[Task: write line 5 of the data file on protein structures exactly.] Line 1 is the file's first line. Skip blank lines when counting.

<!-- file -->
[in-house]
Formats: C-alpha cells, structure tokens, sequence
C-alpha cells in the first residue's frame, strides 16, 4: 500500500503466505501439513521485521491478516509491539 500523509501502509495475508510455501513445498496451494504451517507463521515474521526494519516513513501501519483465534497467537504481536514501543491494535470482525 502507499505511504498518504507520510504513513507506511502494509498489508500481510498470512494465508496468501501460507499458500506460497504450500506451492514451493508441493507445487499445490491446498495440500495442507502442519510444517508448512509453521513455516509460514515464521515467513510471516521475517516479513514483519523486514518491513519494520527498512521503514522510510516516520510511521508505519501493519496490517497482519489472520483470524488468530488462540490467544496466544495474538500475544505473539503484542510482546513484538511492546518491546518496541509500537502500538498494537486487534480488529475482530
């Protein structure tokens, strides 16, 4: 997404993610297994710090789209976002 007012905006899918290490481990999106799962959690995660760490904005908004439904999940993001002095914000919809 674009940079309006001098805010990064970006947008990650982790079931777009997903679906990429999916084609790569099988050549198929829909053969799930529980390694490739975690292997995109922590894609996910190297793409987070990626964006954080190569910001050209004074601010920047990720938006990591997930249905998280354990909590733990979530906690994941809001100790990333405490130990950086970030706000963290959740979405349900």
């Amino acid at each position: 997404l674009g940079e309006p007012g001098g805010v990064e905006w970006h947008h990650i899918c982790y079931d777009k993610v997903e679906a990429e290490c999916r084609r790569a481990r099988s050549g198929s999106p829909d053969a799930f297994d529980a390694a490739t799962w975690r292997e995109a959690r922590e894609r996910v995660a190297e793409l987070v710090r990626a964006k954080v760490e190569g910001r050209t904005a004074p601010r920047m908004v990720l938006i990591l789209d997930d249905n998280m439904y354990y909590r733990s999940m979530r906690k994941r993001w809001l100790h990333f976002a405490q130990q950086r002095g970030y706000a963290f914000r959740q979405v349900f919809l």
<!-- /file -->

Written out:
């Amino acid at each position: 997404l674009g940079e309006p007012g001098g805010v990064e905006w970006h947008h990650i899918c982790y079931d777009k993610v997903e679906a990429e290490c999916r084609r790569a481990r099988s050549g198929s999106p829909d053969a799930f297994d529980a390694a490739t799962w975690r292997e995109a959690r922590e894609r996910v995660a190297e793409l987070v710090r990626a964006k954080v760490e190569g910001r050209t904005a004074p601010r920047m908004v990720l938006i990591l789209d997930d249905n998280m439904y354990y909590r733990s999940m979530r906690k994941r993001w809001l100790h990333f976002a405490q130990q950086r002095g970030y706000a963290f914000r959740q979405v349900f919809l």